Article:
The Current Kurdish Population: There are an estimated 25-35 million Kurds in the World, many of whom live in historical Kurdistan, which is spread across modern-day Turkey (12-17 million), Iraq (4-7 million), Iran (5-7 million) and Syria (2-4 million), but there are also hundreds of thousands living in Afghanistan (after centuries of persecution from various powers drove many across the border for refuge), and according to a 2001 census, about 40,000 are currently residing in Armenia. Many non-Yazidi Muslim Kurds have been ethnically cleansed from Armenia, due to their support for Azerbaijan in the Nagorno-Karabakh conflict, but Yazidis are the largest minority group in the country, and fought beside the Armenians in that war. In the early 20th century, the Soviet-backed Azerbaijani government re-populated about 200,000 Kurds from Azerbaijan, to other parts of the Soviet Union, and followed a similar policy of violent no-holes barred suppression of culture, identity and language, as the Turks and Syrians (see below). The numbers of Azerbaijan-based Kurds which supported the Armenians in the ongoing Nagorno-Karabakh dispute have been greatly decimated. It is estimated that up to a further 150,000 have been deported from Azerbaijan since 1988 because of this conflict. The remaining Kurdish population in Azerbaijan is hard to gauge. The Kurdish Diaspora further includes about 1.3 million in Western Europe, and up to 200,000 in North America.

Iraqi Kurdistan: The Kurdish Region of Iraq, situated in the north of the country, is also known as Southern Kurdistan, in the context of there being a Greater Kurdistan. It is currently a federal autonomous area of Iraq, but has a much troubled history, since it was first assimilated into the brand new British-mandated nation of Iraq, which was created by the Allies after the defeat of the Ottomans in World War 1. Independence fighters began many campaigns against the governing Iraqi powers, and eventually in 1970, Iraqi Kurdistan was given some autonomy within the nation of Iraq. This autonomy within Iraq was eroded, little by little, due to subsequent wars between the Kurds and Iraqi’s, and because of the Iran-Iraq war, during which both Iraqi and Iranian Kurdistan suffered disproportionally, as prepared to other areas of Iran and Iraq. During the 1980’s, Saddam Hussein then launched the Al-Anfal Campaign, which ruined the land and environment, and which left 100,000 to 200,000 Iraqi Kurds dead. Iraqi troops decimated over 4,000 towns and villages, and herded the Kurds into concentration camps, where they separated the men and older boys from the rest, and killed those whom they deemed to be a threat. Many other Kurds fled into refugee camps in neighbouring Iran and Syria, and the Kurdish population in the area was dramatically lowered, although many did eventually return. During the 1991 First Gulf War, US forces developed a safe haven in Kurdish Iraq, but then reneged on a promise to defend their fight for independence. Saddam then viciously put down that rebellion, leaving massive numbers of Kurds dead, and feeling totally abandoned by the international community. Iraqi Kurdistan then became difficult for Saddam to control, due to the No-Fly-Zone imposed by the US, so it remained independent to a large degree from that point onwards. During the Second Gulf War, that independence was increased, and nowadays it is referred to as a federal entity within the Iraqi constitution, and is fully recognised by the United Nations. Due to it’s rich supply of oil and other natural resources, Iraqi Kurdistan has the lowest poverty rates in Iraq, along with the highest standard of living, and it is currently viewed as the most stable area of the country. No coalition soldiers, or any foreigners for that matter, have been harmed in any way throughout the region, since the 2003 US-led invasion of Iraq.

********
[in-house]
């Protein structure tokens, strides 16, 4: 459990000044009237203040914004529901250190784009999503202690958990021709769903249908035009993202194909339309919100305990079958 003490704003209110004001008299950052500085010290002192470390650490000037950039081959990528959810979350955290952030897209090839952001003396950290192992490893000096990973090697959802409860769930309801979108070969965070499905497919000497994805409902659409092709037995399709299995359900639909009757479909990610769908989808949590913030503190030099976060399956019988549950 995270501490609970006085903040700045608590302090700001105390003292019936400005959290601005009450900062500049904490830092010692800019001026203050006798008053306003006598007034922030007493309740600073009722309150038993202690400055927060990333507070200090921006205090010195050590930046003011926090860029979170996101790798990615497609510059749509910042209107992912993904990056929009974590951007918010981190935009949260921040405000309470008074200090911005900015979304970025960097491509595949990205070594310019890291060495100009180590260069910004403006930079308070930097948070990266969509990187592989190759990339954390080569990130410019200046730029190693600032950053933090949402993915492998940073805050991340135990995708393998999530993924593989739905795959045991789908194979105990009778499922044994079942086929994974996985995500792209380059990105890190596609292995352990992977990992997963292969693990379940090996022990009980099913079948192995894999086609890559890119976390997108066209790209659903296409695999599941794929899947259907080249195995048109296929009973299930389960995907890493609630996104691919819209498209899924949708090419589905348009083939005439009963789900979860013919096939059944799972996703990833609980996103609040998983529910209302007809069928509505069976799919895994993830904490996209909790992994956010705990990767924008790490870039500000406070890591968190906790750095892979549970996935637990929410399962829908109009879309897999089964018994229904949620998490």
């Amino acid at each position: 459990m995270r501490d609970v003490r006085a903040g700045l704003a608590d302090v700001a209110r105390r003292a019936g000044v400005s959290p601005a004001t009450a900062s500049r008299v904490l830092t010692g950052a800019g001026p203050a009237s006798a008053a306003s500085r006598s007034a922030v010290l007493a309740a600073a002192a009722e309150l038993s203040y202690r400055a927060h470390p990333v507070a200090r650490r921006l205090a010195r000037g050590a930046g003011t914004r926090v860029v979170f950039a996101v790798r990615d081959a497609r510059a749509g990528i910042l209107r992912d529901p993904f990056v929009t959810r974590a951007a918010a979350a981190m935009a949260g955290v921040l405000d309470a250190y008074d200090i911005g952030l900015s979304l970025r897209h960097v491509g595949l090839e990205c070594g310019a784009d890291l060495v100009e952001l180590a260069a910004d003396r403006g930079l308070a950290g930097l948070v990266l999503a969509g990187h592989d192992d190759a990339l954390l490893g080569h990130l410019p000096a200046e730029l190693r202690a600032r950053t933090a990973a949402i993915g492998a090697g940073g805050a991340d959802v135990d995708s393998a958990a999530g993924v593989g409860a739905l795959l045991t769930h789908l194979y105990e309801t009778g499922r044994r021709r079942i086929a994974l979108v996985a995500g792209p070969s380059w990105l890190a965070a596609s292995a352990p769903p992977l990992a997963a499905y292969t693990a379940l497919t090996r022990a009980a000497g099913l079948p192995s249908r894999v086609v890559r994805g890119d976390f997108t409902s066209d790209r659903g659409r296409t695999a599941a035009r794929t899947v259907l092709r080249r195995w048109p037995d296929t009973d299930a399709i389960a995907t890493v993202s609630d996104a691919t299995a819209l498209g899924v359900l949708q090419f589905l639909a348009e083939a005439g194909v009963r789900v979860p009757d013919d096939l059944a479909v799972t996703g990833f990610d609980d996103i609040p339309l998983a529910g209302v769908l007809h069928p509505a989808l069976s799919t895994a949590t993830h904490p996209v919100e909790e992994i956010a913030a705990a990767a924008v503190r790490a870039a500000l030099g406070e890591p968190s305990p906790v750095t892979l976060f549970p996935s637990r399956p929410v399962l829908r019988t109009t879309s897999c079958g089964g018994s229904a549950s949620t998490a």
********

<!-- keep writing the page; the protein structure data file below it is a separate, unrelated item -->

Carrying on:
Iranian Kurdistan: There are an estimated four million Kurds currently living in Iran – about 7% of Iran’s total population – and most live in the area officially called Iranian Kurdistan, and which is also known as Eastern Kurdistan, in the context of there being a Greater Kurdistan. This includes parts of West Azerbaijan province, Kurdistan Province, Kermanshah Province and Ilam Province. Kurds are a minority in Iran, but form a majority in that region of the country, and they are currently allowed to express their individual culture in Iran, to some degree, although it has been decimated throughout recent history. In the early part of the 20th century, the Iranian government started a campaign to de-Kurdify the area, after some failed independence bids by the Kurds. Kurdish tribal chiefs were exiled, and lands were confiscated from Kurdish landowners. There was then a massive push to get rid of the Kurdish language, and it was banned from being taught, but things remained relatively stable up until the 1979 Iranian Islamic Revolution, which the majority of Kurds supported. The leader of the revolution, Ayatollah Khomeini, did not reciprocate that support, and quickly announced a Jihad (Holy War) on the Kurds who were seeking independence (Sunni Kurds, who form about 60% of Iranian Kurds, the rest being Shia), along with other non-Kurdish opposing voices. Although most Iranian Kurd’s were not openly seeking a breakaway from Iran, Khomeini was worried that the Kurd’s independence aspirations may come again to the fore, and he was deeply suspicious of their different language, culture and cross-border relationships with other Kurdish populations in Iraq, Syria, Turkey and Armenia. Large-scale military power brought all of the main Kurdish towns and cities under direct Iranian control, and about 10,000 Kurds were slaughtered, many of whom by execution without trial, just because they disagreed with the new Iranian constitution, which did not allow for any regional autonomy. Since the 1990’s there have been various protests by Kurds, which have left scores dead, usually by heavy-handed Iranian military actions against unarmed protestors, but no major battle for independence has been allowed to flourish amongst Iranian Kurdistan.